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#1019496 - 06/02/08 03:19 PM Re: How to practice sight reading (help)
Zazen Offline
Junior Member

Registered: 06/02/08
Posts: 13
Unfortunately, I disagree with most of what Gyro said, if I'm understanding correctly. I'm not trying to sight-read at or above my technical level. My problem is that my sight-reading is far below my technical level. Practicing sight-reading chopin's waltzes for me, even though I can play some of them, is almost completely useless as far as I can tell since I'm moving at speeds slower than any metronome can even go.

I know I need to practice pieces at or slightly above my current level of sight-reading skill, but I'm not sure how to tell what that is and how I should play them.

I feel There is an optimal difficulty for sight-reading practice since I feel confident that a similar bar exists for technical practice. Trying to play material that is too far above one's head is counterproductive. If you get too many things wrong at once, then learning is greatly diminished. This is true in building any skill. The problem I'm having is that I don't know how to find that optimal difficulty to practice at and what constitutes "correct practice."

As an analogy, I played Raquetball for a number of years. When I had the chance to play against players that were a little better than I was, I gained the most skill as a result. If someone beat me into the ground or I barely had to think to defeat them, I didn't learn much. Learning appears to happen most easily when there is a moderate challenge - as if the mind makes stepwise, little corrections.

alglasser: I enjoyed reading some of the suggestions you have gotten. It seems we're having similar issues. I'm sure the hymnal would be great if I had any speed at all while trying to read it! \:\) Reading chords is definitely an issue, but it is so much so that my sight-reading of four part harmony is abysmally slow. Reading from the bottom up is something I've taken a note on and will try tonight. As for the "associated board of the royal school of music"'s list... I'd LOVE to see this. Right now, I have method books to go by, but otherwise very little knowledge of how "real" pieces are graded. If anyone has this, please post a link or a list \:\)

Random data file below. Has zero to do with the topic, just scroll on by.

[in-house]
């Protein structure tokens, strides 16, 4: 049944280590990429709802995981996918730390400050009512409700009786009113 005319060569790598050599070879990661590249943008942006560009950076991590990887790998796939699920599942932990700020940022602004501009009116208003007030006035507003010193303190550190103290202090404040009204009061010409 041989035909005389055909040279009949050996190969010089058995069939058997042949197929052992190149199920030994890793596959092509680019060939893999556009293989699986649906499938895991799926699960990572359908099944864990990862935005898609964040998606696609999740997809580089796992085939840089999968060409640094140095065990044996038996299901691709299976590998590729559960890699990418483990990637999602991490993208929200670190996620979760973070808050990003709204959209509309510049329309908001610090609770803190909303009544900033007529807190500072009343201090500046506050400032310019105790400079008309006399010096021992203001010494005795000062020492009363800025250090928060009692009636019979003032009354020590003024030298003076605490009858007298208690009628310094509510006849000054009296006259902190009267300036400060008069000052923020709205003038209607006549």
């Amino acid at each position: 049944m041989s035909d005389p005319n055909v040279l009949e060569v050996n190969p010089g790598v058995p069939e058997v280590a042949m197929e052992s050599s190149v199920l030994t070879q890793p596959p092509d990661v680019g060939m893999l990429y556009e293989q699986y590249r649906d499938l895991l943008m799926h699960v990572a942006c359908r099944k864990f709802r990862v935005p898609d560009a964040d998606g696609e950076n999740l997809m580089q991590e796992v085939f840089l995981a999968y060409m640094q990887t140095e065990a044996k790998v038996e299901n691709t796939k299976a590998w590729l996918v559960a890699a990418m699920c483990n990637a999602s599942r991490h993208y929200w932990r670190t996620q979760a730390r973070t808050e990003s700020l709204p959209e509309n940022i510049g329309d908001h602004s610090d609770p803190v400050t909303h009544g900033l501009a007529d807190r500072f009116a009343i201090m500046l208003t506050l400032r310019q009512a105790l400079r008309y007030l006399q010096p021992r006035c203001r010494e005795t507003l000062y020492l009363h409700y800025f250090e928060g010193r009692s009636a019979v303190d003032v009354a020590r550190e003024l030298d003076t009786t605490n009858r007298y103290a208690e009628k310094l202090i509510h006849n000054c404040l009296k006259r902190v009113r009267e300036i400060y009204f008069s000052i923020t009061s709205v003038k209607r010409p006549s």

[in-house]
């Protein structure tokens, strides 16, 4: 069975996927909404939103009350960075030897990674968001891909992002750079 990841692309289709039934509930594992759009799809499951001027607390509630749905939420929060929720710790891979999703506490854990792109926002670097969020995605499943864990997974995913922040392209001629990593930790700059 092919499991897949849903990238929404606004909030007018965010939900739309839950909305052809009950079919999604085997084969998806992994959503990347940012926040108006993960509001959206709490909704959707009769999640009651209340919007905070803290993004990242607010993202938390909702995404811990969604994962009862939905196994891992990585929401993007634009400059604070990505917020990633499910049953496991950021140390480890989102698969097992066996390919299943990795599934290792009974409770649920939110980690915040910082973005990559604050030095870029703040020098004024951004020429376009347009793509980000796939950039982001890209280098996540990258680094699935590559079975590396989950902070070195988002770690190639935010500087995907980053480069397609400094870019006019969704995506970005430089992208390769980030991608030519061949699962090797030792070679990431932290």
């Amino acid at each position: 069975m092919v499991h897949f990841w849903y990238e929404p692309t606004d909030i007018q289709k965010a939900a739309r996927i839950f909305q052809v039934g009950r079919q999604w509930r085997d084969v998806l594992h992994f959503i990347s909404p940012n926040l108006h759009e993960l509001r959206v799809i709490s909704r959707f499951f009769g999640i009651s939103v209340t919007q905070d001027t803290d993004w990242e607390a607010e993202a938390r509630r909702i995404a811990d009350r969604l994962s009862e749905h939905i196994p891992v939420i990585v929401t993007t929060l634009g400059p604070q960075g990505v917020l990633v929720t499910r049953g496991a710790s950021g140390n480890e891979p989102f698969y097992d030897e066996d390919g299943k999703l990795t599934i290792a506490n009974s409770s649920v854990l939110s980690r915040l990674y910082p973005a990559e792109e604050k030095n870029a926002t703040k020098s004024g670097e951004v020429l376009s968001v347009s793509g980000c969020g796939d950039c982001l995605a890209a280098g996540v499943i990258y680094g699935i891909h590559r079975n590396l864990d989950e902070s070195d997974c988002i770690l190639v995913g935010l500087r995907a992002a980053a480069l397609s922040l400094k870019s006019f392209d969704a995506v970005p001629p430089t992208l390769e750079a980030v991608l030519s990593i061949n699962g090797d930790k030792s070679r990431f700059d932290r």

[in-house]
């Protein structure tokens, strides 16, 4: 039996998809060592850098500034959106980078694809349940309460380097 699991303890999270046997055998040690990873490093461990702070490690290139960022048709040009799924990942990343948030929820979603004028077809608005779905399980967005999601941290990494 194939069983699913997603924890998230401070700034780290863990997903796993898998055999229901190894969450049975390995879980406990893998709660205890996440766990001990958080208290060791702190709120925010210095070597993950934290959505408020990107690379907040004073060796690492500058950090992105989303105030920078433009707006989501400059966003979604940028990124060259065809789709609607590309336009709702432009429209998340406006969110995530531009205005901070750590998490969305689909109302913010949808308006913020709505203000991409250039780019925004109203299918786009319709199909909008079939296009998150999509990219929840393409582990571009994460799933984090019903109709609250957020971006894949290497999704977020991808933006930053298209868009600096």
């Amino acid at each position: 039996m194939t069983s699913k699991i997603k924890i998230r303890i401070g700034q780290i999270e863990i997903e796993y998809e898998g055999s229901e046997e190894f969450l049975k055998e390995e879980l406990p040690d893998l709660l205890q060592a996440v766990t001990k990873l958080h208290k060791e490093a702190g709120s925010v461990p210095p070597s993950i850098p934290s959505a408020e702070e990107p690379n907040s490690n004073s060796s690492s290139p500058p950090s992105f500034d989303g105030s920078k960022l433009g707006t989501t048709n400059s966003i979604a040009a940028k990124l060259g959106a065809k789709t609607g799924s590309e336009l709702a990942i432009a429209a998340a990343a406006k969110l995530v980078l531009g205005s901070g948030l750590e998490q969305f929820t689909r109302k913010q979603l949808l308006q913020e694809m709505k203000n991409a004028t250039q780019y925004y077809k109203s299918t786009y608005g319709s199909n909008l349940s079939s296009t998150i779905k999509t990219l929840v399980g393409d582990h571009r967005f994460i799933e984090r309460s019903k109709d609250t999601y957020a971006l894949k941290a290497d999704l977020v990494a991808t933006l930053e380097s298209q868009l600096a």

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#1019497 - 06/02/08 03:39 PM Re: How to practice sight reading (help)
Zazen Offline
Junior Member

Registered: 06/02/08
Posts: 13
In reading some of the other posts, I just had to add something that I found really useful.

About a year ago, I got some sage advice on sight-reading that helped: get used to feeling the different groupings of black keys. If you use all of your fingers to feel for the groups of 2 and 3 black keys when deciding where to land for a jump, as long as you have the right octave, you'll be able to find the right key without looking down. I also began practicing by strictly looking at the score and never using more than my peripheral vision to look down. This also really helped.

Keyboard geography is the hardest thing for me... knowing what notes I'm seeing is much easier by comparison

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#1019498 - 06/02/08 04:33 PM Re: How to practice sight reading (help)
Betty Patnude Offline
4000 Post Club Member

Registered: 06/11/07
Posts: 4896
Loc: Puyallup, Washington
Hope this helps:

Please think about it and perhaps write what you see here on a blank piece of paper. I have 4 rpreliminary tools to orient to sight reading:

1) Lines and Spaces numbered from bottom to top
__________________ Line 5
Space 4
__________________ Line 4
Space 3
__________________ Line 3
Space 2
__________________ Line 2
Space 1
__________________ Line 1


2) Middle Line Centers in Treble/Bass and Grand Staff
____________________
____________________
_________________________Middle Line-Treble Staff
____________________
____________________
_ _ _ _ _ _ _ _ _ _ _ _ _Middle Line-Grand Staff
____________________
____________________
__________________________Middle Line-Bass Staff
____________________
____________________